Preprint
Full-text available
The atmosphere of Venus remains mysterious, with many outstanding chemical connundra. These include: the unexpected presence of ~10 ppm O2 in the cloud layers; an unknown composition of large particles in the lower cloud layers; and hard to explain measured vertical abundance profiles of SO2 and H2O. We propose a new hypothesis for the chemistry in...
Preprint
Full-text available
The initial reports of the presence of phosphine in the cloud decks of Venus has led to the suggestion that volcanism was the source of phosphine, through volcanic phosphides ejected into the clouds. Here we examine the idea that mantle plume volcanism, bringing material from the deep mantle to the surface, could generate observed amounts of phosph...
Preprint
Full-text available
The potential detection of ppb levels phosphine (PH3) in the clouds of Venus through millimeter-wavelength astronomical observations is extremely surprising as PH3 is an unexpected component of an oxidized environment of Venus. A thorough analysis of potential sources suggests that no known process in the consensus model of Venus' atmosphere or geo...
Article
The potential detection of ppb levels phosphine (PH3) in the clouds of Venus through millimeter-wavelength astronomical observations is extremely surprising as PH3 is an unexpected component of an oxidized environment of Venus. A thorough analysis of potential sources suggests that no known process in the consensus model of Venus’ atmosphere or geo...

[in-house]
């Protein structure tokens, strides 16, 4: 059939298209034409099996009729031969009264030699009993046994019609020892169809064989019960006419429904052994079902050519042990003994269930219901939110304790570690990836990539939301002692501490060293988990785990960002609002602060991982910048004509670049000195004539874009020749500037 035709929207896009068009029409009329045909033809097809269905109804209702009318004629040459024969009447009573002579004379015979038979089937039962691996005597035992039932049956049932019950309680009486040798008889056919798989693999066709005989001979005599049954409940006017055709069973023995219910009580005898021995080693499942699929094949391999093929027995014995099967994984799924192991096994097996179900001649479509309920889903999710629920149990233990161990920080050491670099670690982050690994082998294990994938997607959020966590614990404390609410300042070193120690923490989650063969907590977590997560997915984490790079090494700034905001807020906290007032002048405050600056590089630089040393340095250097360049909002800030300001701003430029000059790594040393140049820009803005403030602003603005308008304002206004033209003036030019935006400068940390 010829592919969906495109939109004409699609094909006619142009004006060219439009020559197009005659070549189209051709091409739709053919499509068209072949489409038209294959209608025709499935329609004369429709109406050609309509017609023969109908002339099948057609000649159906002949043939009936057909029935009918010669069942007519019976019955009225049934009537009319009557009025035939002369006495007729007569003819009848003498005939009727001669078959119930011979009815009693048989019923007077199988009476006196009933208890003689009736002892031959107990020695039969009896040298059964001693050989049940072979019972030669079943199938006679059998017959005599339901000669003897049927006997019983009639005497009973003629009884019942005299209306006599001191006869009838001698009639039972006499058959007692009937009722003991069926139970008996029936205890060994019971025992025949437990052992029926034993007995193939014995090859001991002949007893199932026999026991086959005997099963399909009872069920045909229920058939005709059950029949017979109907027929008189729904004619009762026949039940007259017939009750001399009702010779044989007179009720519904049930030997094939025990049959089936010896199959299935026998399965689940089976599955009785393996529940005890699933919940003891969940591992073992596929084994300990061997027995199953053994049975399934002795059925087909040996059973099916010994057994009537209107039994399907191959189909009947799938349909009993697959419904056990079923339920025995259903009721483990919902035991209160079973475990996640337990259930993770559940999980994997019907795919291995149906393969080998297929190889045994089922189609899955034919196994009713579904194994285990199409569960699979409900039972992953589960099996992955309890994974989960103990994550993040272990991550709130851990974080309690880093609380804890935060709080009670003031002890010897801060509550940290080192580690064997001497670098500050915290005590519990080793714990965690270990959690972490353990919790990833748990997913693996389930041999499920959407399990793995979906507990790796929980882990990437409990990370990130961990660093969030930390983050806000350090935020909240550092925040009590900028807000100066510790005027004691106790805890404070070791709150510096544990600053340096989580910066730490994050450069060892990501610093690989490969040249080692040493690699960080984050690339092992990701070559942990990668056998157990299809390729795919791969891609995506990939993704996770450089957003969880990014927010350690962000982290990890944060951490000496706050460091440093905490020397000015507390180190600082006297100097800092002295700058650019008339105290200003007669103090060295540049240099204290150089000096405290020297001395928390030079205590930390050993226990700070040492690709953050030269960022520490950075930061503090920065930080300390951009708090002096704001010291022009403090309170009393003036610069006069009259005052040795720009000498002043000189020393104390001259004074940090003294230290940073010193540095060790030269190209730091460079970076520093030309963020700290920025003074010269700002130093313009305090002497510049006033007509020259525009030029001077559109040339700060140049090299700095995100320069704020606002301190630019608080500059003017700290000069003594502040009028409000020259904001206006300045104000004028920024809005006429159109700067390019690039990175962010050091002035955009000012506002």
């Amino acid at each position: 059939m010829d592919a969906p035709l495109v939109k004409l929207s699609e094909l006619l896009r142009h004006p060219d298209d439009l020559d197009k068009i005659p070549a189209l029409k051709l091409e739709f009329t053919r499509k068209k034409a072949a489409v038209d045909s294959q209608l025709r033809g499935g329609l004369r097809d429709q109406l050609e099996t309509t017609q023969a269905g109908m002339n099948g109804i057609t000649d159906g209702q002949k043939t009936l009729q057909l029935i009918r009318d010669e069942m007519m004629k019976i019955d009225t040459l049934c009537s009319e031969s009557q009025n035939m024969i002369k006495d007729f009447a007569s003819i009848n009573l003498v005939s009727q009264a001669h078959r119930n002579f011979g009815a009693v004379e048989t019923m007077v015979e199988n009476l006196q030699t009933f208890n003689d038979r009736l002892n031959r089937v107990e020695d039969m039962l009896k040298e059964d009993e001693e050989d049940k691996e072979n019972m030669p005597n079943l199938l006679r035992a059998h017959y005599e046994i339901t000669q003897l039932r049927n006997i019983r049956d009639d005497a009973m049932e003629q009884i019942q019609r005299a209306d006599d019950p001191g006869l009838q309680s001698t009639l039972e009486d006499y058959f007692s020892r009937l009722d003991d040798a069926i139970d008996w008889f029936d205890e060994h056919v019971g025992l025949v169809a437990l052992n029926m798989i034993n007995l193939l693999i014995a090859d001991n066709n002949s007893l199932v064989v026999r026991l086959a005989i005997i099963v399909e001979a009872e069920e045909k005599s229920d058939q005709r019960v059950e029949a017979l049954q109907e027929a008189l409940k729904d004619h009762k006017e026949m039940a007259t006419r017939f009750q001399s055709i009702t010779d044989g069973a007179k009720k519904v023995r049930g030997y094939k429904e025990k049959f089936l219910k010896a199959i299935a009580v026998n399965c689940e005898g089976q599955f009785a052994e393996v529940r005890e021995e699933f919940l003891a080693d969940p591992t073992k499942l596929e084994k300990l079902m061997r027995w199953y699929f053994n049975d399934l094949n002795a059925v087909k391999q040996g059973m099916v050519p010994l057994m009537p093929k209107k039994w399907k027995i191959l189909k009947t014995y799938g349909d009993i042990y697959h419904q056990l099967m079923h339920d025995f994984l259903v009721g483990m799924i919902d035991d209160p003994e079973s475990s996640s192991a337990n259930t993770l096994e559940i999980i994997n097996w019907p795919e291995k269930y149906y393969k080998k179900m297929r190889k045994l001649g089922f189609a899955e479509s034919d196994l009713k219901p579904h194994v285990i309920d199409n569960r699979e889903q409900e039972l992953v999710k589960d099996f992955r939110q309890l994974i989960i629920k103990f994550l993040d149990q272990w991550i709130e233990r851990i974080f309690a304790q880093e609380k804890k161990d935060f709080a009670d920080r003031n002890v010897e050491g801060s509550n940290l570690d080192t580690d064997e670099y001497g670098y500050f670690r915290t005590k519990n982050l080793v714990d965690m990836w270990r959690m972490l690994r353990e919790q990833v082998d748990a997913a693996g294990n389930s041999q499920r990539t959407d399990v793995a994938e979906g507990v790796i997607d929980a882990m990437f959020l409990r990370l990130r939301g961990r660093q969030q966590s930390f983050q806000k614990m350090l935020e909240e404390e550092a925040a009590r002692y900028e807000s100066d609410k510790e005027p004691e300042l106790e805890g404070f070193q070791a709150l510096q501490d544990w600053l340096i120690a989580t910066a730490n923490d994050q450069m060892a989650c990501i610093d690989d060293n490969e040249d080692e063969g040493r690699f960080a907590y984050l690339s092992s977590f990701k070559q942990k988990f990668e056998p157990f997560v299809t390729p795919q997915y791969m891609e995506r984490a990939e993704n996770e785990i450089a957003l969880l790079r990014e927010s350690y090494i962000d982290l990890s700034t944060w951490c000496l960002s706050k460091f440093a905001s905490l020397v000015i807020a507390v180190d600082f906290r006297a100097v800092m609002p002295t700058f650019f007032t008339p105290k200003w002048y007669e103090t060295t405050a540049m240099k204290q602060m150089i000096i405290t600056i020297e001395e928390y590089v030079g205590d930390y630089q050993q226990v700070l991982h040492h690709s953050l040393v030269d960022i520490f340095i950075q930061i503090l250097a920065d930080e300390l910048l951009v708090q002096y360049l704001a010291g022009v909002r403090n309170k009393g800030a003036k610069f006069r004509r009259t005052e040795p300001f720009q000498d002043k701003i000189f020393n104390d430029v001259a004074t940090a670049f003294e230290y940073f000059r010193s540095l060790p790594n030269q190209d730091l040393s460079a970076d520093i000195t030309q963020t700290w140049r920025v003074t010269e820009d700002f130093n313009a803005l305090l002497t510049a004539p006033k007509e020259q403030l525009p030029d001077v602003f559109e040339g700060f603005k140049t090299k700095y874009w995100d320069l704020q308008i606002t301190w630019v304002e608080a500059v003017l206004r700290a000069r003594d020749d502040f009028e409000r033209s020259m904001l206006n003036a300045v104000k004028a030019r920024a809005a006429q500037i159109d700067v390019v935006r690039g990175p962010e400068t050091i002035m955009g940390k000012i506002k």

Preprint
Full-text available
New analysis is presented of the 1.1 mm wavelength absorption lines in Venus' atmosphere that suggested the presence of phosphine. We confirm that ALMA detected absorption at the PH3 1-0 wavelength in 2019, from an optimised spectrum covering half of the planetary disc. Sulphur dioxide line-contamination was then <10%, from modelling of a simultane...
Article
The recent candidate detection of ∼1 ppb of phosphine in the middle atmosphere of Venus is so unexpected that it requires an exhaustive search for explanations of its origin. Phosphorus-containing species have not been modeled for Venus' atmosphere before, and our work represents the first attempt to model phosphorus species in the venusian atmosph...
Article
Full-text available
Measurements of trace gases in planetary atmospheres help us explore chemical conditions different to those on Earth. Our nearest neighbour, Venus, has cloud decks that are temperate but hyperacidic. Here we report the apparent presence of phosphine (PH3) gas in Venus’s atmosphere, where any phosphorus should be in oxidized forms. Single-line milli...